|Description:||What the host uses to extinguish torches.|
A snuffer is the item that the host, Jeff Probst, uses to extinguish or "snuff" the torch of the castaway that has been eliminated at Tribal Council while using the famous line: "The tribe has spoken.", followed by "Time for you to go."
When a castaway gets voted out from a tribe, the host would ask that contestant to hand over their torch and insert it in a designated hole in front of the host, where the host will use the snuffer to cover the lit torch, extinguishing it in the process, leaving smoke behind to arise out of the torch after it has been snuffed. In some cases, the snuffer is half-filled with water, for more effectiveness.
- Survivor: Borneo - A small coconut shell attached to a rattan stick handle.
- Survivor: The Australian Outback - A stone with an Australian aborigine motif etched on its top with a wooden handle.
- Survivor: Africa - A leather basket with African prints and feathers.
- Survivor: Marquesas - A large coconut shell with a human bone as the handle.
- Survivor: Thailand - A golden cone-shaped snuffer with a dragon as the handle.
- Survivor: The Amazon - A small black bowl with a human bone as the handle.
- Survivor: Pearl Islands - A pirate's ax welded to a bell.
- Survivor: All-Stars - A conch shell carved out of wood.
- Survivor: Vanuatu - A large war club.
- Survivor: Palau - An army canteen cover with a machine gun shroud as the handle.
- Survivor: Guatemala - An ancient Maya mask.
- Survivor: Panama - A small skull with a snake as the handle.
- Survivor: Cook Islands - An oxidized ship bell.
- Survivor: Fiji - A large skull with a curved Fijian war club as the handle.
- Survivor: China - A black Chinese bell with golden designs on it with a dragon holding a jade green pearl in its mouth as the handle.
- Survivor: Micronesia - A vulture with a bowl in its mouth.
- Survivor: Gabon - An elephant with its trunk as the handle.
- Survivor: Tocantins - An etched Brazilian pot with feathers and a tree branch as the handle.
- Survivor: Samoa - A large Samoan war club with spikes and etched motifs.
- Survivor: Heroes vs. Villains - A large white trumpet shell attached with ropes to a stick as the handle.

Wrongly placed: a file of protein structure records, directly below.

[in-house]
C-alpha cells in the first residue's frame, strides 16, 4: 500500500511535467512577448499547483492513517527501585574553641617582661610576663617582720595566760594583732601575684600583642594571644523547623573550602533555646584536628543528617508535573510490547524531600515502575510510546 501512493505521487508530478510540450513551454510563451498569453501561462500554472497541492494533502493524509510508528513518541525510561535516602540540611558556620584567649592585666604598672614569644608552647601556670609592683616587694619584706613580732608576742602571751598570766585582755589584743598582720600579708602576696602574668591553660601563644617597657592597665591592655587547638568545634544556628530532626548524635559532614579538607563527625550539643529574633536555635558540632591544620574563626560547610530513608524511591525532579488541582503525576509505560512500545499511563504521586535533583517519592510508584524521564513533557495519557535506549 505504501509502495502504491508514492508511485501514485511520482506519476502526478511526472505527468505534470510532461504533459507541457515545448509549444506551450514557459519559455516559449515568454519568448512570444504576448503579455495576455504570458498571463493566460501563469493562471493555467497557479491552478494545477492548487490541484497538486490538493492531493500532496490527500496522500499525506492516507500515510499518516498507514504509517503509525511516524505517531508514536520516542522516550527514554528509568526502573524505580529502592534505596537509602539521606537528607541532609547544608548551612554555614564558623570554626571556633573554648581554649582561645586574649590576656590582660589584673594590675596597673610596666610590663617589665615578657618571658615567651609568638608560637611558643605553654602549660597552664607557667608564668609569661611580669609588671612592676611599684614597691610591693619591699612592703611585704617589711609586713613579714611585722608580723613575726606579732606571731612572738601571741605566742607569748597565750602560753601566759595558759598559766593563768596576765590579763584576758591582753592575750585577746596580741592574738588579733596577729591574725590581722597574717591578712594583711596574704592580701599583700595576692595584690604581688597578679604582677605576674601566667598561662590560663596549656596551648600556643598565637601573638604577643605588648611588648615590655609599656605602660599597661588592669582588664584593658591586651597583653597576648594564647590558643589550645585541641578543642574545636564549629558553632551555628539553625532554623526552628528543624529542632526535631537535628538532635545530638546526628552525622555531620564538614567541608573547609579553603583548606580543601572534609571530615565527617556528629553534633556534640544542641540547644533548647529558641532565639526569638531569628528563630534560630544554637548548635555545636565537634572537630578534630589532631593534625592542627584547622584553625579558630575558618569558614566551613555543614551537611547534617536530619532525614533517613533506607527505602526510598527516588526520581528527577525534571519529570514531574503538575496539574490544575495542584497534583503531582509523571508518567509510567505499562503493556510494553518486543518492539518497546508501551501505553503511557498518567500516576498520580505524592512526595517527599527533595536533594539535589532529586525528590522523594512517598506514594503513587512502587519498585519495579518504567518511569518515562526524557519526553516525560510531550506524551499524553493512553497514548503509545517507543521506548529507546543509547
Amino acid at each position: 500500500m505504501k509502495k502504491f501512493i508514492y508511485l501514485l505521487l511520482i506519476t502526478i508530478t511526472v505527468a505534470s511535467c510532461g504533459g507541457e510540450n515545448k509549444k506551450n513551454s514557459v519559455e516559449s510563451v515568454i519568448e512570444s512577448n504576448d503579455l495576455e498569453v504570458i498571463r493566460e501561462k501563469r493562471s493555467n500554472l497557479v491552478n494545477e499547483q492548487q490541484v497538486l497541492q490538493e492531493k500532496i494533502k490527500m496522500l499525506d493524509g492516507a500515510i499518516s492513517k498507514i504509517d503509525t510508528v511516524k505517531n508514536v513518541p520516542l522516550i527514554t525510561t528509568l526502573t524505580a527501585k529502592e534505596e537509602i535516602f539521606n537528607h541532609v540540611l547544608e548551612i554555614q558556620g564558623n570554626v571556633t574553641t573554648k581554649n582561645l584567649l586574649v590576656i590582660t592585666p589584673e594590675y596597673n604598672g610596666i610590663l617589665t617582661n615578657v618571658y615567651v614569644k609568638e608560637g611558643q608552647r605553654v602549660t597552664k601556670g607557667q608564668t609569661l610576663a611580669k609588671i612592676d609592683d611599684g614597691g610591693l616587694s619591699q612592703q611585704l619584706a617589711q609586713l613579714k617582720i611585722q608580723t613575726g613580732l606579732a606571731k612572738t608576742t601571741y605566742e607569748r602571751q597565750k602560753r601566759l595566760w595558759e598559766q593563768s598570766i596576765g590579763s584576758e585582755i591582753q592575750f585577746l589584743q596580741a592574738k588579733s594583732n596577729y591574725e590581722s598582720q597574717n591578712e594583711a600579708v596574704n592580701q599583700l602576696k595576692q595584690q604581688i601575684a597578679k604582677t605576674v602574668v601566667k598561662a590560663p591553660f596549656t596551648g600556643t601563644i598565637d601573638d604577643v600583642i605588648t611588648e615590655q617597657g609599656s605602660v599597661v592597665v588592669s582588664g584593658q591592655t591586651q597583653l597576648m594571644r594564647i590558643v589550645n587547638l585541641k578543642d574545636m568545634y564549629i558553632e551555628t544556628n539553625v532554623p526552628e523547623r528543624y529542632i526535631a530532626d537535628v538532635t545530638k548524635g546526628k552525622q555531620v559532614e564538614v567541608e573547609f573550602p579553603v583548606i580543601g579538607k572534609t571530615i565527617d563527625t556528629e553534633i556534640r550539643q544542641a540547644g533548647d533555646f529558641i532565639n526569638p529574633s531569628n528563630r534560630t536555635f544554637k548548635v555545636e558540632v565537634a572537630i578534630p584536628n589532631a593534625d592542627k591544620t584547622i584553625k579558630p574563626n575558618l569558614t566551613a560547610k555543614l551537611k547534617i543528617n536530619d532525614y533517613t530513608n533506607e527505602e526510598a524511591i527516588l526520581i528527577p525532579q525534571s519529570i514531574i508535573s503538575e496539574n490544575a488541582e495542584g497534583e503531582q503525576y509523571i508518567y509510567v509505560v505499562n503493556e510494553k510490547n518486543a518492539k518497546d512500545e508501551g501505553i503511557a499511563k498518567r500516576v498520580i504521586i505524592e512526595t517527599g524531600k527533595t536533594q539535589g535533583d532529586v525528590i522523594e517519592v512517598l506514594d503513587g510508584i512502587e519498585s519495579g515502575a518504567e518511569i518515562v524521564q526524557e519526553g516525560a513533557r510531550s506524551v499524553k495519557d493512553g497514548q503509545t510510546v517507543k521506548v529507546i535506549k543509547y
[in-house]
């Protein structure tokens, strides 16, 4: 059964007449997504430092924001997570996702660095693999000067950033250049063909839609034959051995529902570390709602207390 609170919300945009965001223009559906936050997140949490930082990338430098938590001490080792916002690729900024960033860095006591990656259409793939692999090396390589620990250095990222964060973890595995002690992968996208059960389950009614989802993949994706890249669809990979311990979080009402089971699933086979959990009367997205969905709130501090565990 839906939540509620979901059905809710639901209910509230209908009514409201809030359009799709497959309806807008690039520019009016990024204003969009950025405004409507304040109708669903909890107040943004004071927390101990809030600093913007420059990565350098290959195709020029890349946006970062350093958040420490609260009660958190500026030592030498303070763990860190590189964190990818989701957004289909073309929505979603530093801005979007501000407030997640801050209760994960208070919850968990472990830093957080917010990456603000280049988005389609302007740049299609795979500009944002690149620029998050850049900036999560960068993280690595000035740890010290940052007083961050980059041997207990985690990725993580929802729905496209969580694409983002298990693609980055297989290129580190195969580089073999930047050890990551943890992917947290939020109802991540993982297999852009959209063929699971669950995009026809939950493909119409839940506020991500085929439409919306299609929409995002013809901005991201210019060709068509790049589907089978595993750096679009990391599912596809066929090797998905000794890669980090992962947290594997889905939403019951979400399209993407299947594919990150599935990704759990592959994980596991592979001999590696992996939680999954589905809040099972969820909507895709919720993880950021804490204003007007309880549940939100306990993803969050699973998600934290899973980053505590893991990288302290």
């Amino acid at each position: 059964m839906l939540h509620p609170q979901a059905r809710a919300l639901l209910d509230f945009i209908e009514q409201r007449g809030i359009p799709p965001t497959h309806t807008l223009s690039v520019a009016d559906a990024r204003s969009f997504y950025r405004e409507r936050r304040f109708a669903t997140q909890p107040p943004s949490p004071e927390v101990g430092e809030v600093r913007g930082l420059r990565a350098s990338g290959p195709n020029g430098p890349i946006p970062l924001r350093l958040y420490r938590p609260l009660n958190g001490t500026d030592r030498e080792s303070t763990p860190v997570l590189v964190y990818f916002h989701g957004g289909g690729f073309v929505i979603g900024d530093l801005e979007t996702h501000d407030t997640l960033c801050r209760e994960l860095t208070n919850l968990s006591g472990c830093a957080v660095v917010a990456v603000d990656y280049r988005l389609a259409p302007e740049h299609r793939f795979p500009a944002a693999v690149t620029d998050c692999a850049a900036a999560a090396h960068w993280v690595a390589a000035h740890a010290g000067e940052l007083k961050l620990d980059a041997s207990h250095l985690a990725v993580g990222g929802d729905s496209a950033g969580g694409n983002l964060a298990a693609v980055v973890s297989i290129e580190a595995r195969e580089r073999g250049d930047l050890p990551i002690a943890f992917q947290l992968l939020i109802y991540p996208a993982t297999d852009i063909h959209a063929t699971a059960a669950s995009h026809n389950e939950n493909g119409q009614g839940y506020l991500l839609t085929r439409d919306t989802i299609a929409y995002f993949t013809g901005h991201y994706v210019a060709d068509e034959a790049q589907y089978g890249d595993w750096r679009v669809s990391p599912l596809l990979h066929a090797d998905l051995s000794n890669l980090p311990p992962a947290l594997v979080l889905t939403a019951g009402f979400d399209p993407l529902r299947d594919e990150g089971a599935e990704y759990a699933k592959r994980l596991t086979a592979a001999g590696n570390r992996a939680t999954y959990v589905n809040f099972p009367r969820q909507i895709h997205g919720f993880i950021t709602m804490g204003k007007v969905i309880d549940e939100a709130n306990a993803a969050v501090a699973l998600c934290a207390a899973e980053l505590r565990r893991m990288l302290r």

- Survivor: Nicaragua - A silver bowl with etched designs of flowers and rapiers with a metal snake as the handle.
- Survivor: Redemption Island - A jaguar head with etched motifs.
- Survivor: South Pacific - A lizard's head with the tail snaking outwards as a handle, with Samoan motifs etched across the lizard's body.
- Survivor: One World - An iguana's skeleton roped to a coconut with feathers and prints surrounding the handle.
- Survivor: Philippines - A red bowl with a rooster, water buffalo, and a monkey climbing on top of it.
- Survivor: Caramoan - A large wooden bowl with a small skull and several pieces of dead plants poking out from the top.
- Survivor: Blood vs. Water - A silver bowl with etched Asian motifs.
- Survivor: Cagayan - A metal bowl with an Indonesian dragon's head.
- Survivor: San Juan del Sur - A skull covered with cracked turquoise tiles with a piece of carved wood as the handle.
- Survivor: Worlds Apart - A broken lantern attached to a piece of driftwood.
- Survivor: Cambodia - An oxidized bell-shaped snuffer with faces and Cambodian motifs etched on it.
- Survivor: Kaôh Rōng - A wooden bowl shaped snuffer with teeth around it and feather ponytail on top.
- Survivor: Millennials vs. Gen X - An orange and white nautilus shell with ropes attaching it to a wooden handle.
- Survivor: Game Changers - A sheave pulley connected to a carved birch handle.
- Survivor: Heroes vs. Healers vs. Hustlers - A sheave pulley bound to a ship's wheel's handle and a cog by rope.
- Survivor: Ghost Island - A bowl with Tiki masks and a bone with spines as the handle.
- While most of the show's memorabilia is auctioned for charity, Jeff Probst keeps the snuffers as souvenirs.
- The past snuffers would eventually be reused as decor in Ghost Island, hanging from the island's shelter's ceiling.
- Skulls are the most commonly used objects as snuffers, followed by shells.